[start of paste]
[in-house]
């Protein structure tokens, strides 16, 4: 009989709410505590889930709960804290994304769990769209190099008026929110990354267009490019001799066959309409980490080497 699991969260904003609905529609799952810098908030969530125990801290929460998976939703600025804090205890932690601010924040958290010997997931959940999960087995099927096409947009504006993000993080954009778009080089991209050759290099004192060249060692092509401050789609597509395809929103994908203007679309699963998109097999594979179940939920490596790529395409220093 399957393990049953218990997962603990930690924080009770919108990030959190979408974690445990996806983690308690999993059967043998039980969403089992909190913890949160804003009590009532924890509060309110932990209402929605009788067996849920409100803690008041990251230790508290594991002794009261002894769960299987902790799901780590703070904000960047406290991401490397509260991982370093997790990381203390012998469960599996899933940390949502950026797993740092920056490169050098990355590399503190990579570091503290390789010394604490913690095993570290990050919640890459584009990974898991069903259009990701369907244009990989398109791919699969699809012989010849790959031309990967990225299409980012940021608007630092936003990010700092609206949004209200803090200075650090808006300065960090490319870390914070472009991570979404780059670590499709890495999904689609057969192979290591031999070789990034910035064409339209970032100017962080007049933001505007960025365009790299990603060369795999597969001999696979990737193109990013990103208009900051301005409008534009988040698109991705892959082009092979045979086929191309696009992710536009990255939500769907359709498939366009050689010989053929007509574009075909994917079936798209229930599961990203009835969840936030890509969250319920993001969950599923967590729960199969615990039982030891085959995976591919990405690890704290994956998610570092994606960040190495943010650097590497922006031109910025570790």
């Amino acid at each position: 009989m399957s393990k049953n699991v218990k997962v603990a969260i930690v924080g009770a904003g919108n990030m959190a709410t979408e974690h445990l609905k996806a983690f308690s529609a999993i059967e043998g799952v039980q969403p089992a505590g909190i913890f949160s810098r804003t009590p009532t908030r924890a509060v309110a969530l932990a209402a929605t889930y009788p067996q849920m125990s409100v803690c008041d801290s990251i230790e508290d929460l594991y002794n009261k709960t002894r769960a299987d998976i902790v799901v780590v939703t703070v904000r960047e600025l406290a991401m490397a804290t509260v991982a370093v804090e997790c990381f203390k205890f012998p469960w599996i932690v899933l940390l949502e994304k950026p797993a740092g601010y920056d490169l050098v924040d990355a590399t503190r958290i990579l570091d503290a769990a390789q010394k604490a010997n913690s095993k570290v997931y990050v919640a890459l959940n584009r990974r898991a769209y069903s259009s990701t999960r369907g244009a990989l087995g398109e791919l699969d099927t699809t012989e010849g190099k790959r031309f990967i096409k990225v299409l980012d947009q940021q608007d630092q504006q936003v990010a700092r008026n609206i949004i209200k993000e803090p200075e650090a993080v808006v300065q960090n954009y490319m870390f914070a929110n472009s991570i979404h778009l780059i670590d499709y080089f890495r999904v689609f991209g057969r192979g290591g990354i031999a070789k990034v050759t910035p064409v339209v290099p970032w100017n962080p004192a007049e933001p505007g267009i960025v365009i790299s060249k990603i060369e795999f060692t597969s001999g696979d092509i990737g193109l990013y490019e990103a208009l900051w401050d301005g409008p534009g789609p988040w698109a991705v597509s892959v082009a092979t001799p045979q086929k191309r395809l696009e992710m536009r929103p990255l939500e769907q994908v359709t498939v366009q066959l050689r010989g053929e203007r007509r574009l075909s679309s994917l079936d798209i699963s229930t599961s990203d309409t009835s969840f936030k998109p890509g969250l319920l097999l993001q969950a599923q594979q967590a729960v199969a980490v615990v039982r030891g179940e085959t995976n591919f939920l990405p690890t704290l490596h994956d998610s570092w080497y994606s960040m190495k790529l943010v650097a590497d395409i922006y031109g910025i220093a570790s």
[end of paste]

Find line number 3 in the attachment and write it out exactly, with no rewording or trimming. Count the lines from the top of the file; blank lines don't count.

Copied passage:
């Amino acid at each position: 009989m399957s393990k049953n699991v218990k997962v603990a969260i930690v924080g009770a904003g919108n990030m959190a709410t979408e974690h445990l609905k996806a983690f308690s529609a999993i059967e043998g799952v039980q969403p089992a505590g909190i913890f949160s810098r804003t009590p009532t908030r924890a509060v309110a969530l932990a209402a929605t889930y009788p067996q849920m125990s409100v803690c008041d801290s990251i230790e508290d929460l594991y002794n009261k709960t002894r769960a299987d998976i902790v799901v780590v939703t703070v904000r960047e600025l406290a991401m490397a804290t509260v991982a370093v804090e997790c990381f203390k205890f012998p469960w599996i932690v899933l940390l949502e994304k950026p797993a740092g601010y920056d490169l050098v924040d990355a590399t503190r958290i990579l570091d503290a769990a390789q010394k604490a010997n913690s095993k570290v997931y990050v919640a890459l959940n584009r990974r898991a769209y069903s259009s990701t999960r369907g244009a990989l087995g398109e791919l699969d099927t699809t012989e010849g190099k790959r031309f990967i096409k990225v299409l980012d947009q940021q608007d630092q504006q936003v990010a700092r008026n609206i949004i209200k993000e803090p200075e650090a993080v808006v300065q960090n954009y490319m870390f914070a929110n472009s991570i979404h778009l780059i670590d499709y080089f890495r999904v689609f991209g057969r192979g290591g990354i031999a070789k990034v050759t910035p064409v339209v290099p970032w100017n962080p004192a007049e933001p505007g267009i960025v365009i790299s060249k990603i060369e795999f060692t597969s001999g696979d092509i990737g193109l990013y490019e990103a208009l900051w401050d301005g409008p534009g789609p988040w698109a991705v597509s892959v082009a092979t001799p045979q086929k191309r395809l696009e992710m536009r929103p990255l939500e769907q994908v359709t498939v366009q066959l050689r010989g053929e203007r007509r574009l075909s679309s994917l079936d798209i699963s229930t599961s990203d309409t009835s969840f936030k998109p890509g969250l319920l097999l993001q969950a599923q594979q967590a729960v199969a980490v615990v039982r030891g179940e085959t995976n591919f939920l990405p690890t704290l490596h994956d998610s570092w080497y994606s960040m190495k790529l943010v650097a590497d395409i922006y031109g910025i220093a570790s």